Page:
Japan is famous for its convenience stores, and the foods there are fast and easy. But nutritious? Not so much.

The ideal would be to buy all our foods from specialists and, admittedly, Japan is still a good place to find such niche purveyors: baked goods from bakeries, fish from fishmongers, meat from butchers, and fruits and vegetables from greengrocers, where, in season, you find fresh produce from the prefectures they are mainly grown. The system is perfect — until you factor in the time and money it takes.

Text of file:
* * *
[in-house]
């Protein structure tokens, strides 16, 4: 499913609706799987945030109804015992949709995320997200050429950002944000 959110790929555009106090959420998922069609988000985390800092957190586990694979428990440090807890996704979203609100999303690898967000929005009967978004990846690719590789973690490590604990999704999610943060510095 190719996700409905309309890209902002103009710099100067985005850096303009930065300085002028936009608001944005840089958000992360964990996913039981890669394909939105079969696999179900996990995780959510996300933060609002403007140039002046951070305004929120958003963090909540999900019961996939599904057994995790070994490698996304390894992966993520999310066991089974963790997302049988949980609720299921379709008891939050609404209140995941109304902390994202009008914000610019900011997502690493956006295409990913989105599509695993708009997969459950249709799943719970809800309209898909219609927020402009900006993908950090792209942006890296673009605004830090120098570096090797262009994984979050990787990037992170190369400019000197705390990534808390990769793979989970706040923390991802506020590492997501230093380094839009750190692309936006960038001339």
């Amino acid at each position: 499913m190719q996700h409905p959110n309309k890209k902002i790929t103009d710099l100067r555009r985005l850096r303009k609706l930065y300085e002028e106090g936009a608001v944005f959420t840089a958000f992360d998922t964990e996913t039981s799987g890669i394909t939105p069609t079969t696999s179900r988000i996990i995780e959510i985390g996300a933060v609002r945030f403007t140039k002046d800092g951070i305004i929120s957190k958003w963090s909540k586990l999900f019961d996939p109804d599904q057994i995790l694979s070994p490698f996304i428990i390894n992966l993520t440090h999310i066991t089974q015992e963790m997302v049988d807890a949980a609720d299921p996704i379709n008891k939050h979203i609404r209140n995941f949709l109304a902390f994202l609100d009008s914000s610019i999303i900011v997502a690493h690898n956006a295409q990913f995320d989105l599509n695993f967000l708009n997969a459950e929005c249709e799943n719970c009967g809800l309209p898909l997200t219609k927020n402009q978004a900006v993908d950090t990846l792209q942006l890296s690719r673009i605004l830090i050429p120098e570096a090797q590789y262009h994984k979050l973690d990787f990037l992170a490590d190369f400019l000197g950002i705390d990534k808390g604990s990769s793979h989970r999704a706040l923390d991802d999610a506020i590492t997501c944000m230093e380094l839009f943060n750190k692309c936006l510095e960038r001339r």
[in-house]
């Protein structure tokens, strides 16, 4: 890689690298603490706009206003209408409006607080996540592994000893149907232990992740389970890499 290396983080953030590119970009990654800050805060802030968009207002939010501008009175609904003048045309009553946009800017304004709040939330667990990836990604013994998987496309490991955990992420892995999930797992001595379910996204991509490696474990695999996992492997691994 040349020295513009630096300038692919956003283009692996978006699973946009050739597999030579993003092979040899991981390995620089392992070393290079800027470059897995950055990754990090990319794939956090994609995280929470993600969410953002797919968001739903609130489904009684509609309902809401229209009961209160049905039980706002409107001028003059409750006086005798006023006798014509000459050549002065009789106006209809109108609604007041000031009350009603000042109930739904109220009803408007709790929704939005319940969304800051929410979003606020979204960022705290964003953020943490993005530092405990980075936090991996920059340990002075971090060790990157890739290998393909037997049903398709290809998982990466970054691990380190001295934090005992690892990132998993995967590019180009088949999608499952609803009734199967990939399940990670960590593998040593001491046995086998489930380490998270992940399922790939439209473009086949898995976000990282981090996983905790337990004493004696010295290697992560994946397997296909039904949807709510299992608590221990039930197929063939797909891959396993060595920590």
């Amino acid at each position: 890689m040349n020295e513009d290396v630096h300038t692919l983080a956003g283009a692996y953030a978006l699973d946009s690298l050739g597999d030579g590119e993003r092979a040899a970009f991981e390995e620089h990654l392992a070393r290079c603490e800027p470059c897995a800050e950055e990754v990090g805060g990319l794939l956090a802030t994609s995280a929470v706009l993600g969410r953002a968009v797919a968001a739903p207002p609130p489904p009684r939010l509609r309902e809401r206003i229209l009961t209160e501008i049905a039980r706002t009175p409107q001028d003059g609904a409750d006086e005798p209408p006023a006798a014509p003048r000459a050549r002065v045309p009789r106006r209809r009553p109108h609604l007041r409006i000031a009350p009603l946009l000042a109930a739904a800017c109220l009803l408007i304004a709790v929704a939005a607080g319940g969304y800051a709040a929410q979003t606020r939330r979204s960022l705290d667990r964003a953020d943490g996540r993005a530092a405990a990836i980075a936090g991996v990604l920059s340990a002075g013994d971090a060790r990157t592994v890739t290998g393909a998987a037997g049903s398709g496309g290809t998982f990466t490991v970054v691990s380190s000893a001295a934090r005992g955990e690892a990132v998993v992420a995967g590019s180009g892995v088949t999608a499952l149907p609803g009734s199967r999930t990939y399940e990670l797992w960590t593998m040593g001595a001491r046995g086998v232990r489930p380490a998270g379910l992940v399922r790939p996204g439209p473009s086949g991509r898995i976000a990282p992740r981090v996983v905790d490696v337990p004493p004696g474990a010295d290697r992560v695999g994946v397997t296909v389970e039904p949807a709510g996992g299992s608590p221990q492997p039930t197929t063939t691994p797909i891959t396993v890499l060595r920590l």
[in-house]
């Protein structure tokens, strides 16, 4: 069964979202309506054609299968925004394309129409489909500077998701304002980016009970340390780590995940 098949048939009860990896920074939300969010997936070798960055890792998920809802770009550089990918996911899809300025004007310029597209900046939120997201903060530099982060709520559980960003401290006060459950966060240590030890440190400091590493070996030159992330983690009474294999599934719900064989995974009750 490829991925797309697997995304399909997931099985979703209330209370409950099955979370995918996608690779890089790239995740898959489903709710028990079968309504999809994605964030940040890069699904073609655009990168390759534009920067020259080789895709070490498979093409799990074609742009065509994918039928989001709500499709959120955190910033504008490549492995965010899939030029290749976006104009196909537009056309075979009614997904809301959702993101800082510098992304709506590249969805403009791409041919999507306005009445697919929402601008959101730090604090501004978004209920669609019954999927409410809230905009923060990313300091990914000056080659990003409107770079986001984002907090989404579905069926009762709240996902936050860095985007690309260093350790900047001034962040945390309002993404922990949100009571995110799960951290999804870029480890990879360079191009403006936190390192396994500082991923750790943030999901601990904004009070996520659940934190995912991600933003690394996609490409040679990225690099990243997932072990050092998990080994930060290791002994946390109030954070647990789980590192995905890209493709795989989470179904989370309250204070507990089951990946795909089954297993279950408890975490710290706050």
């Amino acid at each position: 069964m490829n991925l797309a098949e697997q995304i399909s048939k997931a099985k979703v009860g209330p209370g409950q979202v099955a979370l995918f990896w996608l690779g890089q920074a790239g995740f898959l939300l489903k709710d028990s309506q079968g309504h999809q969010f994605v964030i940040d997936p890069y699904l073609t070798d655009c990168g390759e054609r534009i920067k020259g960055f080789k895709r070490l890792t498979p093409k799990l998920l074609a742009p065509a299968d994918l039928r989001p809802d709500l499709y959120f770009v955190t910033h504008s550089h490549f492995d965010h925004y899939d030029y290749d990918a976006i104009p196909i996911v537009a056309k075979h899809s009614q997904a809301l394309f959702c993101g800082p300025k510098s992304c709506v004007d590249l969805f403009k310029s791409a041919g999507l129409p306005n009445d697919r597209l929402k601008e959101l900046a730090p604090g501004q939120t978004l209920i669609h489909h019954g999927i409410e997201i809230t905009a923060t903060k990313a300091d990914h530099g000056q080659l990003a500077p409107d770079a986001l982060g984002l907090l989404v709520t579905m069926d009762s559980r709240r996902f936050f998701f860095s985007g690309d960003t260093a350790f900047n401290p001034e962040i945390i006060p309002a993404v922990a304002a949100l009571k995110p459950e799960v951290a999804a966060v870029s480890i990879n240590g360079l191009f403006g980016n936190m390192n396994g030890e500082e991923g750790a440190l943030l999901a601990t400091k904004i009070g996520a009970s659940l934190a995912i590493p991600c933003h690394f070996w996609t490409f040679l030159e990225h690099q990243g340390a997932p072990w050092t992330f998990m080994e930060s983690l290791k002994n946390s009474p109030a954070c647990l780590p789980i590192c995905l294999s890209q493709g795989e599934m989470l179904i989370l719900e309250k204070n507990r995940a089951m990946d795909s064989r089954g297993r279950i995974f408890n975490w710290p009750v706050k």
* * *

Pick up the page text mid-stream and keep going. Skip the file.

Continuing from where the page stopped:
We all think we’re being efficient when we do “a big shop” at a supermarket. The issue here is the business model — have you ever noticed the price volatility of big chain stores? The prices of certain products can differ wildly from day to day. You may think you’re getting a deal when that head of broccoli goes on sale, but those daily specials are often what is known as “loss leaders.” Supermarkets take a hit on one product to get you through the front door, but other prices are inflated to make sure that the company always comes out on top. You’re being gouged, but behavioral models show that an average customer will continue shopping in a store after procuring some bargains even if other prices are inflated.